Sept. 14 (Bloomberg) -- The Treasury sold $13 billion of 30-year securities at a record low yield as investors bet the Federal Reserve will buy more bonds.
The longest-term U.S. debt advanced for the first time in three days as the auction produced the highest demand since March. Ten-year notes dropped as France’s President Nicolas Sarkozy and German Chancellor Angela Merkel said they are convinced Greece will remain in the euro zone.
“Everyone is expecting the Fed to take action by purchasing assets out the curve, which is driving buying in the long end,” said Larry Milstein, managing director of government and agency debt trading in New York at R.W. Pressprich & Co., a fixed-income broker and dealer for institutional investors.
Yields on 30-year bonds dropped six basis points, or 0.06 percentage point, to 3.27 percent at 5:01 p.m. in New York, according to Bloomberg Bond Trader prices. The 3.75 percent securities due in August 2041 increased 1 1/8, or $11.25 per $1,000 face amount, to 109 3/32.
Benchmark 10-year note yields dropped one basis point to 1.98 percent after falling two days ago to a record 1.8770 percent. Two-year note yields decreased two basis points to 0.19 percent.
The difference in yield between 30-year bonds and two-year notes fell to 3.09 percentage points after dropping on Sept. 12 to 3.05 percentage points, the narrowest on a closing basis since August 2010.
Bond Auction Yield
At today’s auction, the bonds drew a yield of 3.310 percent, below the previous record of 3.540 percent at the February 2009 offering. The average forecast in a Bloomberg News survey of eight of the Fed’s 20 primary dealers was for a yield of 3.348 percent.
The bid-to-cover ratio, which gauges demand by comparing total bids with the amount of securities offered, was 2.85, the highest since a reading of 3.02 in March.
Indirect bidders, an investor class that includes foreign central banks, purchased 39.4 percent of the bonds, compared with 12.2 percent at the August auction, the lowest level since February 2008.
Direct bidders, non-primary-dealer investors that place their bids directly with the Treasury, purchased 17.3 percent of the notes at the sale, compared with an average of 11.6 percent for the past 10 auctions.
“It was a great auction,” said Ray Remy, head of fixed income in New York at Daiwa Capital Markets America Inc., which as a primary dealer is obliged to participate in government debt offerings. “People are anticipating Operation Twist.”
At its next meeting on Sept. 20-21, the Federal Open Market Committee may decide to swap its holdings of shorter-term Treasuries with longer maturities under what is known as Operation Twist to cut borrowing costs and boost the economy.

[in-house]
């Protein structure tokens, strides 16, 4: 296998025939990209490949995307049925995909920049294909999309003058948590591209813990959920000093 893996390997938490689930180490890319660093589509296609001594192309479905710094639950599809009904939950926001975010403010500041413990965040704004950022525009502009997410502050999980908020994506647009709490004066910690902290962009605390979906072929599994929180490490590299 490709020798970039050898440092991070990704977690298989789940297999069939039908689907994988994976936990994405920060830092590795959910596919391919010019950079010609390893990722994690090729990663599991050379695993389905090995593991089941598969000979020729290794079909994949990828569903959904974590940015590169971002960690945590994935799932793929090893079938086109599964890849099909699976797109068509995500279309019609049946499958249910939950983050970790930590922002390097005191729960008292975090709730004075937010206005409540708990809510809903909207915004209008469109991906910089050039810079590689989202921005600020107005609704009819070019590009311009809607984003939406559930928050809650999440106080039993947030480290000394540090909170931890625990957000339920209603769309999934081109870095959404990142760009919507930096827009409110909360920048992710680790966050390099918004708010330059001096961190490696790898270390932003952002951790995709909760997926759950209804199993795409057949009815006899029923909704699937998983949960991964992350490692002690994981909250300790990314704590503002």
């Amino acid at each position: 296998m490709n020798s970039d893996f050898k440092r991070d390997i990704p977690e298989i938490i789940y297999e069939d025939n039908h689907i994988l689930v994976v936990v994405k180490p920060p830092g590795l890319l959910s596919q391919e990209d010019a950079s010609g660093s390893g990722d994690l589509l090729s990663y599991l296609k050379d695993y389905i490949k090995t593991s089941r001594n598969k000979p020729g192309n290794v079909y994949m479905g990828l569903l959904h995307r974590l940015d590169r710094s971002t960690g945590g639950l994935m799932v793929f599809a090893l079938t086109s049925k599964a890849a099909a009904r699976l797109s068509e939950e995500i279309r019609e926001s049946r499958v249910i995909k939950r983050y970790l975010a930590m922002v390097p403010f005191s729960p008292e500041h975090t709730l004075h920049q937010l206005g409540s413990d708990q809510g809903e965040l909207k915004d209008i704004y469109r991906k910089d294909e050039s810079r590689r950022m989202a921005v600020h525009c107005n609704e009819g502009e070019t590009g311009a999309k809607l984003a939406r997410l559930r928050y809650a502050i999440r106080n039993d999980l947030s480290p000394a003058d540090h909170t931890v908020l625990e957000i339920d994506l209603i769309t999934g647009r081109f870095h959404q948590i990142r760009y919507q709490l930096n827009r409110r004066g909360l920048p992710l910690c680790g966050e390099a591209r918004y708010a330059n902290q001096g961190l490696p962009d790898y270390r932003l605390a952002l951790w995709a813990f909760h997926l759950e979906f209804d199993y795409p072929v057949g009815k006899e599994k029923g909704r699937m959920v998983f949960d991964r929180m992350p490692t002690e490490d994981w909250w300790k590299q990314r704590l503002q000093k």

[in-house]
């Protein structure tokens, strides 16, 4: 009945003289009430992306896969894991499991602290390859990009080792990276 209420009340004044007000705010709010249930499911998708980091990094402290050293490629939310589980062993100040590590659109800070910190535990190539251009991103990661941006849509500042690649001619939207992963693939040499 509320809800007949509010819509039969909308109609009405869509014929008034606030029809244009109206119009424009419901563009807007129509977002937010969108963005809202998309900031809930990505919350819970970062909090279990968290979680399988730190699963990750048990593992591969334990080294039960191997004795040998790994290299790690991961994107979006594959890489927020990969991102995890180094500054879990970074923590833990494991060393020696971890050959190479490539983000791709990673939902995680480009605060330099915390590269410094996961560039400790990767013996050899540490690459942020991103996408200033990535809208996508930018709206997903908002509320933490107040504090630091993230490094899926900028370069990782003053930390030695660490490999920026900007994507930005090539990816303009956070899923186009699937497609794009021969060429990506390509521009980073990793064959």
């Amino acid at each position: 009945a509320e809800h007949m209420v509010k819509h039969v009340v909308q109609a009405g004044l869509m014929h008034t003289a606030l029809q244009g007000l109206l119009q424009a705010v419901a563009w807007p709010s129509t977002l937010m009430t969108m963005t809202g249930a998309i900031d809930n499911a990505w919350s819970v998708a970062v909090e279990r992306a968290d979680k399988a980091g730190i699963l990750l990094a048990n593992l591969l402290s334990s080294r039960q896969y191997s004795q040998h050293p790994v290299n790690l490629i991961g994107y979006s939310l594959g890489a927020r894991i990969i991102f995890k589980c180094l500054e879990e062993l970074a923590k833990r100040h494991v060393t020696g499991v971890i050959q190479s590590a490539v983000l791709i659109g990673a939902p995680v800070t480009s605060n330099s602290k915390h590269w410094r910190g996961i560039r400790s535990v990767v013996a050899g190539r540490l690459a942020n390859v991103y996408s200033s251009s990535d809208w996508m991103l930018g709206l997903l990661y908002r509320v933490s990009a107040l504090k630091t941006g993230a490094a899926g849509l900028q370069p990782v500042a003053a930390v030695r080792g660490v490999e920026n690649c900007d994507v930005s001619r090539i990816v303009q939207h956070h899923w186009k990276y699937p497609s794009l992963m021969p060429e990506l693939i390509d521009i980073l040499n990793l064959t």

The Fed may also lower its interest payments on excess reserves deposited by banks, which may encourage demand for shorter maturities such as two-year notes.
“We now see a greater than 50 percent chance of a cut in interest on excess reserves at next week’s FOMC meeting,” Zach Pandl, senior economist at Goldman Sachs Group Inc. in New York, said today in a research note to clients. “We believe the committee would cut to 10 basis points instead of zero.”
Bonds tumbled on Aug. 11 as speculation Fed policies will stoke inflation sapped demand at the $16 billion 30-year offering. The yield gained as much as 29 basis points, the most on an intraday basis since November 2008.
Today’s auction is the last of three note and bond offerings this week totaling $66 billion. The Treasury sold $21 billion in 10-year debt yesterday at a record low yield of 2 percent and $32 billion of three-year notes on Sept. 12 at an all-time low yield of 0.334 percent.
Treasury 10-year notes dropped and the Standard & Poor’s 500 Index rallied 2.3 percent after Sarkozy and Merkel said after speaking to Greek Prime Minister George Papandreou by phone that Greece’s budget cuts will restore stability to markets amid international calls for European leaders to step up efforts to contain the debt crisis.
Italian Prime Minister Silvio Berlusconi’s government won a confidence vote in the Chamber of Deputies on its 54 billion euro ($74 billion) austerity package, paving the way for final approval of the legislation.
Facing calls to widen support for indebted European countries, China’s Premier Wen Jiabao indicated at the World Economic Forum in Dalian, China, that developed nations should cut deficits and open markets rather than rely on the Asian nation to bail out the world economy.
Treasuries pared their drop earlier today after the Commerce Department reported that U.S. retail sales were flat in August after a revised increase of 0.3 percent in the prior month. The median forecast of 83 economists in a Bloomberg News survey was for 0.2 percent gain.
“Retail sales are weaker than anticipated, but there wasn’t a huge amount of hope for the numbers,” said Guy LeBas, chief fixed-income strategist at Janney Montgomery Scott LLC in Philadelphia.
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